Most California Clean Air Decal Holders Losing Special HOV Lane Privilege, Unless…

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Tens of thousands of California clean air decal holders will lose their cherished “single occupant” access to the state’s carpool lanes at the end of this year – unless they buy or lease a new qualifying plug-in hybrid or zero emissions vehicle.

(NOTE: Sticker replacement rules are now available, 10/3/18.)

California legislators last year passed a bill creating a new, rolling, three-year Clean Air Vehicle decal plan that eliminates eligibility for all vehicles with the green or white decals issued before Jan. 1, 2017. The stickers permit the cars to be legally operated in carpool lanes with only one occupant.

[Estimated reading Time: 2 min.]

California Clean Air Decal

The new decal program is intended to mitigate carpool lane congestion as more and more low- and zero-emission cars and trucks are sold by reducing the number of one-occupant cars entitled to use the state’s high occupancy vehicle, or HOV, lanes. Under the new rules all green and white clean air vehicle decals awarded before Jan. 1, 2019 will expire on that date.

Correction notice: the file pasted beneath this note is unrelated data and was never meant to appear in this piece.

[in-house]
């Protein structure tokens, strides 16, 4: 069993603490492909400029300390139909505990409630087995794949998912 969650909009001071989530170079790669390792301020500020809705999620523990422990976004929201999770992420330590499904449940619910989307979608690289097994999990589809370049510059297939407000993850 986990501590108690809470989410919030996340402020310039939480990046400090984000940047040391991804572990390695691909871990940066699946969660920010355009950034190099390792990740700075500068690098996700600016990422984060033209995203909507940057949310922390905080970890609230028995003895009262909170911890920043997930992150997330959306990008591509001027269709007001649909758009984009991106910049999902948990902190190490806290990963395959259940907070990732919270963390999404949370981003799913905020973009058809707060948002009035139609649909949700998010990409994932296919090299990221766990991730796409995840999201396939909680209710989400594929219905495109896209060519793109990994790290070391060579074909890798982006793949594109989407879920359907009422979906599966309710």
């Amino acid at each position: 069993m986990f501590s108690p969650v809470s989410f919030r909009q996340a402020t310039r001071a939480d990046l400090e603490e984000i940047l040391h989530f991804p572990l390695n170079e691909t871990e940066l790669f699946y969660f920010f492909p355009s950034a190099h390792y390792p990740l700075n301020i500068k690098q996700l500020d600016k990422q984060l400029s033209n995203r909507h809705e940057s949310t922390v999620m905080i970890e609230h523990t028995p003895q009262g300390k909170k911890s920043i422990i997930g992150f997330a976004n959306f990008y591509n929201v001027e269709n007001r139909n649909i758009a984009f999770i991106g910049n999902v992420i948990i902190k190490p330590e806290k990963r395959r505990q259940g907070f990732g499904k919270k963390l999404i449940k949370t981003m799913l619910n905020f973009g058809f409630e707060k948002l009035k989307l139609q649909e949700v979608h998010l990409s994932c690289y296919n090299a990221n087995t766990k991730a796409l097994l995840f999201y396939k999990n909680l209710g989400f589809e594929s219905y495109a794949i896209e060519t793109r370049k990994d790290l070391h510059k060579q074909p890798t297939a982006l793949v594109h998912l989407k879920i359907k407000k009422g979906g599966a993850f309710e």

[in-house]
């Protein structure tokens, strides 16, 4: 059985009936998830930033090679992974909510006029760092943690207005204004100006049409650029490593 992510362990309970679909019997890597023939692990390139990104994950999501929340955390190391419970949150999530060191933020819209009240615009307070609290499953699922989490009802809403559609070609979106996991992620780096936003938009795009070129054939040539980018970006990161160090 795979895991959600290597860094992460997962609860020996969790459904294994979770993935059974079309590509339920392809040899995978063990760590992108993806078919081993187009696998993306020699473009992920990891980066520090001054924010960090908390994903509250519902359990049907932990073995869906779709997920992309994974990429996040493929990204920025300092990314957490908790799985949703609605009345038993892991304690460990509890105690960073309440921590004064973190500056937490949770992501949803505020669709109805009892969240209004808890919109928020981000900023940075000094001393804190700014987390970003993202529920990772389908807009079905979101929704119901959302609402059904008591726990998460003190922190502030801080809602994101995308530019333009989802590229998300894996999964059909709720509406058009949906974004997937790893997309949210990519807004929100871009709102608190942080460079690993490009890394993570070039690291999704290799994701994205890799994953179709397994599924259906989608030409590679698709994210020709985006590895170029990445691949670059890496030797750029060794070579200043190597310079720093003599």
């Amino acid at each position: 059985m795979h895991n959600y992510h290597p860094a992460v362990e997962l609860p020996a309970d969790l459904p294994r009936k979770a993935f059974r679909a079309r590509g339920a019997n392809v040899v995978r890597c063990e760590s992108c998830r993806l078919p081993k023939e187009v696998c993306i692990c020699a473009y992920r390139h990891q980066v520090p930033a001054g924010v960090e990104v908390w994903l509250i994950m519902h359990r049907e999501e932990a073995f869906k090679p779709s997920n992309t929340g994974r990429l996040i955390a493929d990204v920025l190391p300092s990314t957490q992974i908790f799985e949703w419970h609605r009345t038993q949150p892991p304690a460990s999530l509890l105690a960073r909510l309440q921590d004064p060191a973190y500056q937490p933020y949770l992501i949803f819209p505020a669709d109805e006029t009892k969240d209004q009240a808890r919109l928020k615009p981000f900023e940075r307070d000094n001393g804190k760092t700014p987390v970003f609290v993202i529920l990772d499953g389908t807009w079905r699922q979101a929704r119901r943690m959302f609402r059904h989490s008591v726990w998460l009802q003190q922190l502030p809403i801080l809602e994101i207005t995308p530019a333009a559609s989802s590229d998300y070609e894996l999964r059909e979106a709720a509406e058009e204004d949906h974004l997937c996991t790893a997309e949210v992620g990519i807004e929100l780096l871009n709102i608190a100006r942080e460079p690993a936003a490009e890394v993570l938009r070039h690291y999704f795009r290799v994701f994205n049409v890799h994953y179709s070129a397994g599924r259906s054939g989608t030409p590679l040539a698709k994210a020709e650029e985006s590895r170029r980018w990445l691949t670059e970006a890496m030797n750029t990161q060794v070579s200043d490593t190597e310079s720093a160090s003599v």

Because California only issues the decals one time per vehicle, only qualifying vehicles with stickers issued since the cutoff – or older qualifying vehicles that never before had a sticker – can get one of the new decals. HOV access stickers are highly valued by urban motorists trying to cope with the state’s jammed freeways.

In the early days of the program, when conventional hybrids were allowed to participate in the California clean air decal program, used Prius models with clean air stickers typically sold for about $4,000 more in California than comparable models without the decals.

Under present rules, only plug-in hybrids, battery- and fuel-cell electric vehicles and vehicles powered by dedicated compressed natural gas engines (not bi-fuel models), are eligible for the stickers.

The state has been issuing a temporary sticker, colored red, since March 2018. Vehicle owners who have one of those are good until Jan. 1, 2022.

Owners of qualified vehicles who were issued white or green decals between Jan. 1, 2017 and March 2018, will have to apply for a new sticker that also will be good until Jan 1, 2022.

Stickers issued after Jan. 1 2019 will be valid until Jan. 1 of the fourth year after the year in which it was issued. Decals issued on January 1 and Dec. 31 in 2019, for instance, both would expire on Jan. 1, 2023.